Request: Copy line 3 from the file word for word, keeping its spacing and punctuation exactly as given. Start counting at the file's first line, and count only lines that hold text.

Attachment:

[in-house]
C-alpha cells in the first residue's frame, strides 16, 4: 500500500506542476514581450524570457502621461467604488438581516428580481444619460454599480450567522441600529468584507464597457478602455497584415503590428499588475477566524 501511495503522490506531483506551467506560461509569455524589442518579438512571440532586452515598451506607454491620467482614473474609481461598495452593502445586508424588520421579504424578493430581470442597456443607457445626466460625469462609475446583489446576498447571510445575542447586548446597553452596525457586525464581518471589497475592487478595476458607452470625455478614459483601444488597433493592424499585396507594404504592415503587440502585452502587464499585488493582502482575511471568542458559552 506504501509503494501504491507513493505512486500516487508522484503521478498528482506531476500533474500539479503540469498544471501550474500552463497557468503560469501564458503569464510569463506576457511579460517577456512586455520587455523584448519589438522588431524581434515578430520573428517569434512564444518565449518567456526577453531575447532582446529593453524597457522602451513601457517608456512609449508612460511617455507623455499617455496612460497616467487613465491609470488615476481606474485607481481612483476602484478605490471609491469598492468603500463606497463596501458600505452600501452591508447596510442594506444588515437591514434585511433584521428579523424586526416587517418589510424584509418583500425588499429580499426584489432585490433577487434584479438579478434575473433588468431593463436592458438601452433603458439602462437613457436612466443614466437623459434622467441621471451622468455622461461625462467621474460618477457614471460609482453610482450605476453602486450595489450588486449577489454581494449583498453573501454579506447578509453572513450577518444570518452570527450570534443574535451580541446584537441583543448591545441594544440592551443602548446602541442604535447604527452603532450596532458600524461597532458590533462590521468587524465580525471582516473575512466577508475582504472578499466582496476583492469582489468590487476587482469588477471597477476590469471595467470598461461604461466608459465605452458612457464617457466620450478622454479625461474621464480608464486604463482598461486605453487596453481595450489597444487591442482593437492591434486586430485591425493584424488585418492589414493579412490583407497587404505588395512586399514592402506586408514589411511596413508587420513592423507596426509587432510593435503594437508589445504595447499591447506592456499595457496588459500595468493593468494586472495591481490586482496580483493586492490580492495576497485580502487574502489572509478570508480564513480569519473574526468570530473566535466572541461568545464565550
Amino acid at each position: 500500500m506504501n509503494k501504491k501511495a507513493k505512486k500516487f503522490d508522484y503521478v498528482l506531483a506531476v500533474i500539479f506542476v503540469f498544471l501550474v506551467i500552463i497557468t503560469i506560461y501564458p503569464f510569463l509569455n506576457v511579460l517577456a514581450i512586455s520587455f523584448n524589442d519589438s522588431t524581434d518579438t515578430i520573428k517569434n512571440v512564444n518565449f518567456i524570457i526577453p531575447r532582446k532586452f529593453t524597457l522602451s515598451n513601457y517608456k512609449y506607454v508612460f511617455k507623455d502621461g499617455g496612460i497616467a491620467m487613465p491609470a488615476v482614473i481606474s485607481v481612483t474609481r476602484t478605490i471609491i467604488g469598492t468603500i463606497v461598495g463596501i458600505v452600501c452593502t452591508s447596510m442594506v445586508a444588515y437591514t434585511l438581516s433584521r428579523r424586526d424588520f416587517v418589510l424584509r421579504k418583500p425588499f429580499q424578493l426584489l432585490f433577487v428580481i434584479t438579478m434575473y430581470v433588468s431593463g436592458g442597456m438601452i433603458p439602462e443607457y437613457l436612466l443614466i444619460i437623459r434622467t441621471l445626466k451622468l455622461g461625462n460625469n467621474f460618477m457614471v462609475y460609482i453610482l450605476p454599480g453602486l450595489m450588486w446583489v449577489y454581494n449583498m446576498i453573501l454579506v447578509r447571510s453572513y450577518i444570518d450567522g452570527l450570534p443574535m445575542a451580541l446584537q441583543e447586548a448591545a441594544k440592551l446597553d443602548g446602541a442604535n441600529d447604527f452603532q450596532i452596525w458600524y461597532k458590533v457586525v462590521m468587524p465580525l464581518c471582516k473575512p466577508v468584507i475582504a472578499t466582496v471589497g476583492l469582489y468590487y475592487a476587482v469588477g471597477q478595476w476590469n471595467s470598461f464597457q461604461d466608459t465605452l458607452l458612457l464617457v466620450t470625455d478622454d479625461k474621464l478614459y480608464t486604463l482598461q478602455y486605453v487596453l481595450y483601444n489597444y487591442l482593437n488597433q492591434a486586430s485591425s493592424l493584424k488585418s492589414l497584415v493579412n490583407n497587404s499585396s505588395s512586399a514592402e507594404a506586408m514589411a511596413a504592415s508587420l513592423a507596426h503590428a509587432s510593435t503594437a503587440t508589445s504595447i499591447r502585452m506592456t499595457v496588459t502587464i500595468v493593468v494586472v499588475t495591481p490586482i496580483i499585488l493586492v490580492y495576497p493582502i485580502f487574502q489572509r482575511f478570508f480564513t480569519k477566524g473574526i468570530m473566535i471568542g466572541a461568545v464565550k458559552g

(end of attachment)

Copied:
Amino acid at each position: 500500500m506504501n509503494k501504491k501511495a507513493k505512486k500516487f503522490d508522484y503521478v498528482l506531483a506531476v500533474i500539479f506542476v503540469f498544471l501550474v506551467i500552463i497557468t503560469i506560461y501564458p503569464f510569463l509569455n506576457v511579460l517577456a514581450i512586455s520587455f523584448n524589442d519589438s522588431t524581434d518579438t515578430i520573428k517569434n512571440v512564444n518565449f518567456i524570457i526577453p531575447r532582446k532586452f529593453t524597457l522602451s515598451n513601457y517608456k512609449y506607454v508612460f511617455k507623455d502621461g499617455g496612460i497616467a491620467m487613465p491609470a488615476v482614473i481606474s485607481v481612483t474609481r476602484t478605490i471609491i467604488g469598492t468603500i463606497v461598495g463596501i458600505v452600501c452593502t452591508s447596510m442594506v445586508a444588515y437591514t434585511l438581516s433584521r428579523r424586526d424588520f416587517v418589510l424584509r421579504k418583500p425588499f429580499q424578493l426584489l432585490f433577487v428580481i434584479t438579478m434575473y430581470v433588468s431593463g436592458g442597456m438601452i433603458p439602462e443607457y437613457l436612466l443614466i444619460i437623459r434622467t441621471l445626466k451622468l455622461g461625462n460625469n467621474f460618477m457614471v462609475y460609482i453610482l450605476p454599480g453602486l450595489m450588486w446583489v449577489y454581494n449583498m446576498i453573501l454579506v447578509r447571510s453572513y450577518i444570518d450567522g452570527l450570534p443574535m445575542a451580541l446584537q441583543e447586548a448591545a441594544k440592551l446597553d443602548g446602541a442604535n441600529d447604527f452603532q450596532i452596525w458600524y461597532k458590533v457586525v462590521m468587524p465580525l464581518c471582516k473575512p466577508v468584507i475582504a472578499t466582496v471589497g476583492l469582489y468590487y475592487a476587482v469588477g471597477q478595476w476590469n471595467s470598461f464597457q461604461d466608459t465605452l458607452l458612457l464617457v466620450t470625455d478622454d479625461k474621464l478614459y480608464t486604463l482598461q478602455y486605453v487596453l481595450y483601444n489597444y487591442l482593437n488597433q492591434a486586430s485591425s493592424l493584424k488585418s492589414l497584415v493579412n490583407n497587404s499585396s505588395s512586399a514592402e507594404a506586408m514589411a511596413a504592415s508587420l513592423a507596426h503590428a509587432s510593435t503594437a503587440t508589445s504595447i499591447r502585452m506592456t499595457v496588459t502587464i500595468v493593468v494586472v499588475t495591481p490586482i496580483i499585488l493586492v490580492y495576497p493582502i485580502f487574502q489572509r482575511f478570508f480564513t480569519k477566524g473574526i468570530m473566535i471568542g466572541a461568545v464565550k458559552g